Learn to retarget your efforts and master program efficiency in three main areas of your third-party risk management system.
Data breaches that originate in the supply chain are more commonplace than many organizations think. According to the 2022 Verizon Data Breach Investigations Report, 62% of system intrusions came through an organization’s partner.
These third parties are essential to helping your business grow and remain competitive. If you’re a security professional or risk manager, you must keep up with the needs of the business and move fast to onboard new vendors. At the same time, you can’t risk a vendor’s security posture lapsing during the life of the relationship. It’s a tricky balance.
Let’s look at the three steps involved in conducting a comprehensive vendor risk assessment in the most efficient way.
1. Identify a risk threshold for each vendor
First, it's important to identify the level of risk you’re willing to accept for a given vendor. For instance, a vendor who handles highly sensitive company data and operations – such as a payroll provider or cloud service provider – may need to be held to a higher cybersecurity (and risk evaluation) standard.
One way to establish the risk you're willing to take with your vendors in a consistent and uniform way is through a security rating. BitSight Security Ratings provide a data-backed view of a vendor’s cyber performance. Ratings range from 250 to 900 and are updated daily to provide unprecedented visibility into a vendor’s security posture.
Use these insights to establish acceptable risk thresholds for vendors in each tier and develop language, such as cybersecurity SLAs, to ensure they meet these thresholds. For instance, those with lower ratings may require more stringent controls to ensure that they meet pre-agreed risk thresholds throughout the life of the relationship.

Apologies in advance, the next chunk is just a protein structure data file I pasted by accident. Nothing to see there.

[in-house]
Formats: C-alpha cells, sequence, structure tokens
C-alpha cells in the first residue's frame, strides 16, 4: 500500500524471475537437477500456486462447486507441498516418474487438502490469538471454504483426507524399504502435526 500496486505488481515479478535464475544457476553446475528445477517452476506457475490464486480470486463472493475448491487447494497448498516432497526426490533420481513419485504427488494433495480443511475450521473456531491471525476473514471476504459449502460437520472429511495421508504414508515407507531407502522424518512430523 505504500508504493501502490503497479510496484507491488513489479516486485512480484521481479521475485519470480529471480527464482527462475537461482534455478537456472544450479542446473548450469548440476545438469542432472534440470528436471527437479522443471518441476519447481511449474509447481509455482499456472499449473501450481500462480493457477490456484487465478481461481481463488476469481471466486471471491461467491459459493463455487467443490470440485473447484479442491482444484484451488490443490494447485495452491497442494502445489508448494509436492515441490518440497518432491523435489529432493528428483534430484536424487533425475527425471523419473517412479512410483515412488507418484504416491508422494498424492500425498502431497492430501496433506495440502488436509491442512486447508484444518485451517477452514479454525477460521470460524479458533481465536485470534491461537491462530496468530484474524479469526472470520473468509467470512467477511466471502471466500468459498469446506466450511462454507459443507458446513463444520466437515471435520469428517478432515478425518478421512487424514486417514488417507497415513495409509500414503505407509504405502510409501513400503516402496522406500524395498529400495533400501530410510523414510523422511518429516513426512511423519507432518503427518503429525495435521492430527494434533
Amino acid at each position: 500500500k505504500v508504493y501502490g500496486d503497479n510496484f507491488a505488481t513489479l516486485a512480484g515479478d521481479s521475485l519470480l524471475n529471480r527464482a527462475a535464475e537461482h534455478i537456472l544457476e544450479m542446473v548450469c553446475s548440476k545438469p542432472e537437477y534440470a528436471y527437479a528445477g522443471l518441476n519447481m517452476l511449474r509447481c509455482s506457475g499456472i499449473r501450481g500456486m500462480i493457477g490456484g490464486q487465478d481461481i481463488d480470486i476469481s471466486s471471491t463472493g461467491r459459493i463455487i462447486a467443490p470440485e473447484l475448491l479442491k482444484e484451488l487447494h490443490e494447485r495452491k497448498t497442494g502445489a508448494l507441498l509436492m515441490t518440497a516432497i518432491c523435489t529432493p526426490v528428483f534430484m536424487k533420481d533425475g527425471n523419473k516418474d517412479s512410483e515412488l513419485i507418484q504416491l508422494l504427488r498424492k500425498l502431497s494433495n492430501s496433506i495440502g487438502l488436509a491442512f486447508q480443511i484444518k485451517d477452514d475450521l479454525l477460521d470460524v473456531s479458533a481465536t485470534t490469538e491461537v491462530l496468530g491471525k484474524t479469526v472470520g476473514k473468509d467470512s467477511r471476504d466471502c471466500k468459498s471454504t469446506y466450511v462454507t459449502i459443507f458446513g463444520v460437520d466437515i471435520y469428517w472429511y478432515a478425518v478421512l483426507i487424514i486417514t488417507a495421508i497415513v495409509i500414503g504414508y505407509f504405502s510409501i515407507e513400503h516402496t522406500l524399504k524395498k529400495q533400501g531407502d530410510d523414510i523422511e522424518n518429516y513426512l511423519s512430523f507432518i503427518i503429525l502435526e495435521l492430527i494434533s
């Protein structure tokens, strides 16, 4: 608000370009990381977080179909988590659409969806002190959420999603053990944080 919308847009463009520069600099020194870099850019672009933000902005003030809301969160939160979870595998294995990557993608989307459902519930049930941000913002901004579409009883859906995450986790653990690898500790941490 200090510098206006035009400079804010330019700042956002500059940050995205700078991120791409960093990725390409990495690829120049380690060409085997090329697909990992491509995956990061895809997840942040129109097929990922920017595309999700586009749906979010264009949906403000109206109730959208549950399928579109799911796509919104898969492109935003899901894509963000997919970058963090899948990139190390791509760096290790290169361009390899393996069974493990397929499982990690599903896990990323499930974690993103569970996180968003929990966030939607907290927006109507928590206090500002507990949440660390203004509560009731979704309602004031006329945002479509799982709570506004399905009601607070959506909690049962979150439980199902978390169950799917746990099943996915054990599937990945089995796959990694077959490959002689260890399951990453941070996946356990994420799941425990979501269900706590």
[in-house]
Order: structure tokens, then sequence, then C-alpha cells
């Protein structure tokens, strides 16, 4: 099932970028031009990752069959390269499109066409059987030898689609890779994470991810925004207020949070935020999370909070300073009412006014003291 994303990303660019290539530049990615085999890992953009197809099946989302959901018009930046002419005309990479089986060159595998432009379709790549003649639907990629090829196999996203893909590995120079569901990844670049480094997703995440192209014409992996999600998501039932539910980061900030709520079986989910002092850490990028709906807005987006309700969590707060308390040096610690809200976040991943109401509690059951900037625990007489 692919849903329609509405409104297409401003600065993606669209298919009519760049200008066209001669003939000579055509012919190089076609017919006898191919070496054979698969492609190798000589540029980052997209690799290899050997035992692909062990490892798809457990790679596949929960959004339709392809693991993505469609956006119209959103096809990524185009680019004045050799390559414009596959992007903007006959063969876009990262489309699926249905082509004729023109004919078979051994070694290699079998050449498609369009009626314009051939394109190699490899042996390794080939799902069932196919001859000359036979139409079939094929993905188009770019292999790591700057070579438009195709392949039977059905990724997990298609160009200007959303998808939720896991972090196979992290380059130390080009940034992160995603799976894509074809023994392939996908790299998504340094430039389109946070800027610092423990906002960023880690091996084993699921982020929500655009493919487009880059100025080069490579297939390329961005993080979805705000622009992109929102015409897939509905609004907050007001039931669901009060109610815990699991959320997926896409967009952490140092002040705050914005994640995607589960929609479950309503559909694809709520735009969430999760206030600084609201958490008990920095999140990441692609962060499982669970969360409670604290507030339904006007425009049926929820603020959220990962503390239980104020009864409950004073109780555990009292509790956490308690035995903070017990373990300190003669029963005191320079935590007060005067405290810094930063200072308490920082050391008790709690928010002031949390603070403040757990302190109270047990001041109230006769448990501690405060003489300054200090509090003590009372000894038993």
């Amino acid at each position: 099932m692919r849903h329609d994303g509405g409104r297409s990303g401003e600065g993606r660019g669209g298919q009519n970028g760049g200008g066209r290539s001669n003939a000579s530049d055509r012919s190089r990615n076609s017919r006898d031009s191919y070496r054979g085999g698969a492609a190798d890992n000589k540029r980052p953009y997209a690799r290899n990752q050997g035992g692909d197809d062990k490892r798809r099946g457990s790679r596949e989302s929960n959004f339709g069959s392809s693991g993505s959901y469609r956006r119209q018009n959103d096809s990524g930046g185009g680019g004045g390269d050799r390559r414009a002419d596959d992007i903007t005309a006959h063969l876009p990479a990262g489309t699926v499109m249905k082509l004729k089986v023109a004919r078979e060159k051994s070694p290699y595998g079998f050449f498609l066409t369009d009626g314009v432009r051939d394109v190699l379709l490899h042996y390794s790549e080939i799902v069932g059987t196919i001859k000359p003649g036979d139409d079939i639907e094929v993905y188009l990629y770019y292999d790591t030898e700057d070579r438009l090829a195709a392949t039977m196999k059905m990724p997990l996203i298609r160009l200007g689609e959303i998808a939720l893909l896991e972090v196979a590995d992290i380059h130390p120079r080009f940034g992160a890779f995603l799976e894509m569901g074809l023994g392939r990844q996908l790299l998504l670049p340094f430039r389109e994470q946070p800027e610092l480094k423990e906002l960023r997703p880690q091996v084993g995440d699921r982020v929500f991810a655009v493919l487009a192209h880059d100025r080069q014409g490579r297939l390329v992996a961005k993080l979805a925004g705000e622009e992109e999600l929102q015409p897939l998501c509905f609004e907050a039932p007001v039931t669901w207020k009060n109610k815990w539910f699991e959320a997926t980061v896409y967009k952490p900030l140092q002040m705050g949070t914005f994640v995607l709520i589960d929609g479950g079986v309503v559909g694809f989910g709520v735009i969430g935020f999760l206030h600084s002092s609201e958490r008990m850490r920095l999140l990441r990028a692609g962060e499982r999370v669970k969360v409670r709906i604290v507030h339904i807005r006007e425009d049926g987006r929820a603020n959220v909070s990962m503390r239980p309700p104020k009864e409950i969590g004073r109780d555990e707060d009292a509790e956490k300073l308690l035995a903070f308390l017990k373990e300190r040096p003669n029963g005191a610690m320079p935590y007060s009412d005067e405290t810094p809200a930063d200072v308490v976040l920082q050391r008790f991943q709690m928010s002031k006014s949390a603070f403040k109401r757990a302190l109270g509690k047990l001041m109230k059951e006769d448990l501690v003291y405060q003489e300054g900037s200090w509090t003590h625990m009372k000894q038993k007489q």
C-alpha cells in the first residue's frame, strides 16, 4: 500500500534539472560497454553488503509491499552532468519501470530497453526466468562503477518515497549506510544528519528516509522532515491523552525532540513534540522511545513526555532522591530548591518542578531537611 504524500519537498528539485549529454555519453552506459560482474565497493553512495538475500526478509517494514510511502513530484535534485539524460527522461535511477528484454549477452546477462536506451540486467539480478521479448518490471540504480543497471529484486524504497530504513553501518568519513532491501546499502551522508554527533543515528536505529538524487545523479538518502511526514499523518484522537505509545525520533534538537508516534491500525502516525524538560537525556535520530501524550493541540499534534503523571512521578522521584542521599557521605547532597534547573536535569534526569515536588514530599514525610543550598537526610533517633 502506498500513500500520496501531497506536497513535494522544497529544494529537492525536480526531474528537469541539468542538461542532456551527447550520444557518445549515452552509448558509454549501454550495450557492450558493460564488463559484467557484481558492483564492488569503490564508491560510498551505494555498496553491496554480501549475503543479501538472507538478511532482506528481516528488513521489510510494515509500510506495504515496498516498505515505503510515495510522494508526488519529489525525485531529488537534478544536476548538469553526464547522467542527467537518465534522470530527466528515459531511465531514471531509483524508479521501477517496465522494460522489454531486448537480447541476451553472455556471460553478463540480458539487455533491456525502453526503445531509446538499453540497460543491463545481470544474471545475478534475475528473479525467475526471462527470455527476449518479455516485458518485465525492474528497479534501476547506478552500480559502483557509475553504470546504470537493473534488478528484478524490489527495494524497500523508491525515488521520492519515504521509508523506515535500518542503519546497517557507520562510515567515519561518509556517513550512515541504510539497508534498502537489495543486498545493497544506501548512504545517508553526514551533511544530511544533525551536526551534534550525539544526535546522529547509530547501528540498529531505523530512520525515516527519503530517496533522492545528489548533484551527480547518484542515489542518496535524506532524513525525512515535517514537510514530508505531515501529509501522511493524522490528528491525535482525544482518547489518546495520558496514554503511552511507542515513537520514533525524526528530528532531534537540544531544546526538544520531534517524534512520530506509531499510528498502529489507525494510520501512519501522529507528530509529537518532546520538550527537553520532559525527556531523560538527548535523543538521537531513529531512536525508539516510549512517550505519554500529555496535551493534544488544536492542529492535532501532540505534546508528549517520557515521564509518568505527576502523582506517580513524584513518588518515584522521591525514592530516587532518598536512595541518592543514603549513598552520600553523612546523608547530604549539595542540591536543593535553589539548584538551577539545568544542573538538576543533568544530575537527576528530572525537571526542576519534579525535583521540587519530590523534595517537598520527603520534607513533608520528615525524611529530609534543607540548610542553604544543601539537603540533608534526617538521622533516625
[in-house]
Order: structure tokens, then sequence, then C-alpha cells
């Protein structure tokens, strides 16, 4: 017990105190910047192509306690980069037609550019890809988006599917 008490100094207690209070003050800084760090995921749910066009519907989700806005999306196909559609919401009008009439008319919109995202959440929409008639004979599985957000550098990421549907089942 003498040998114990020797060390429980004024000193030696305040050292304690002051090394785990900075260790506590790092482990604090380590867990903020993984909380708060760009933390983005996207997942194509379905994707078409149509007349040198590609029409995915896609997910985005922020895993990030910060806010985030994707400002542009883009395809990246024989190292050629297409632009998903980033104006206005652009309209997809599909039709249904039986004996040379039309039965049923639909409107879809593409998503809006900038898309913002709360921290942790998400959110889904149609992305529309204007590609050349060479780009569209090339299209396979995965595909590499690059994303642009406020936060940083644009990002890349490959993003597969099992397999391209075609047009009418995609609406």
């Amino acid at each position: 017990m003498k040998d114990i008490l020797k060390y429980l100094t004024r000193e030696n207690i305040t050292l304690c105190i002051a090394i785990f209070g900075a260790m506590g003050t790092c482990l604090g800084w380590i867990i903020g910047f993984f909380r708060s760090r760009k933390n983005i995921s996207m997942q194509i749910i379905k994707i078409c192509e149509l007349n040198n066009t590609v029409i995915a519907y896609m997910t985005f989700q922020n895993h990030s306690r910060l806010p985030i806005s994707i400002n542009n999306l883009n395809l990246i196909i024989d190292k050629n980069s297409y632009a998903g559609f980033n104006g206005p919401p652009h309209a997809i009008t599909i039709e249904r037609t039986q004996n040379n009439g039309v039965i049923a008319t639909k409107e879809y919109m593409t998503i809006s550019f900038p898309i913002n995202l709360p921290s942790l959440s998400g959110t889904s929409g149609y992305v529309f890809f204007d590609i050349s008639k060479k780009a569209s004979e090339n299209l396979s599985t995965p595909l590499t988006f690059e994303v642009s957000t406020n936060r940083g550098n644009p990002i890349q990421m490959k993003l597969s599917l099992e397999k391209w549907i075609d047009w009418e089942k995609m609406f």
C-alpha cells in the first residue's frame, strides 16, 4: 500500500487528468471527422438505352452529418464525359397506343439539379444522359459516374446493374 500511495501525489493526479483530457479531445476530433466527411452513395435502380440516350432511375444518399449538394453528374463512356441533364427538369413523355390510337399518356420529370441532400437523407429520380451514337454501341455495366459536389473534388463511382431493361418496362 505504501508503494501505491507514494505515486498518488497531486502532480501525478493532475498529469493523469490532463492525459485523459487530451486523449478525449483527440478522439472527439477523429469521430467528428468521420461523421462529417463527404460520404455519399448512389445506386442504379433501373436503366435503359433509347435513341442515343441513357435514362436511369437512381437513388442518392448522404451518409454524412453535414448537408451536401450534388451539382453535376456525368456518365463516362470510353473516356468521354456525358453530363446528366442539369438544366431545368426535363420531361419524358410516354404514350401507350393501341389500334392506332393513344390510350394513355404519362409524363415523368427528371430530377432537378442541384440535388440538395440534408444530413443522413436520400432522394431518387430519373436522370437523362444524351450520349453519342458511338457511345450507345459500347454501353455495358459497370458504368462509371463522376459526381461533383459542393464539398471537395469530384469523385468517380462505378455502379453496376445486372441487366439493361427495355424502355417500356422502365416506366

You can refine and expedite this process by tiering your vendors into groups based on their risk and criticality to the business. Instead of a one-size-fits-all approach to the vendor cyber risk assessment process, tiering helps you determine if a vendor needs a more in-depth evaluation. For example, a payroll provider who has access to sensitive data will likely be riskier than a food service vendor. By prioritizing certain vendors for more attention, you can focus resources where they’re needed most.
2. Evaluate your vendors based on industry-standard questions
There are numerous questions to ask during a vendor risk assessment, but some are more critical than others. To help you develop a baseline set of questions, we’ve compiled a list of the 40 Questions You Should Have in Your Vendor Security Assessment.
The guide is based on NIST and CIS Critical Security Controls. It touches on key governance and structural issues such as how each vendor protects customer information, if they outsource any IT or security functions, and how cyber incidents are reported.
The guide also includes suggested questions that probe a vendor’s security controls and technology, such as how they monitor remote connections, manage access privileges, and prevent the exfiltration of sensitive customer data.
3. Trust, but validate
Although risk assessment questionnaires are a best practice, they only represent a point-in-time view into cyber risk and don’t account for the shifting risk landscape. Self-assessments are also limited by their subjectivity.
Instead of taking vendors at their word, use BitSight Security Ratings to quickly validate each response. BitSight uses externally observable information to provide a clear, up-to-the-minute picture of third-party risk. You can also dig deeper into risky spots in your vendors’ digital infrastructure, such as vulnerabilities, malware infections, or even a history of cyber incidents.
Once the contract is signed, use BitSight to continuously monitor each vendor for emerging risk. You’ll receive near real-time alerts when a vulnerability or issue is discovered. You can also share BitSight’s findings with your vendors so that you can work together to reduce risk.
Remove inefficiencies in your vendor risk assessment program
Vendor risk assessment is a top priority for your organization. But are there parts of your program that you are having a hard time adjusting to meet new needs? Are you following processes the way you are because they’re proven to be the best, or because that’s just how they’ve always been done? Download our guide to learn about three ways in which you can increase third-party risk management efficiency.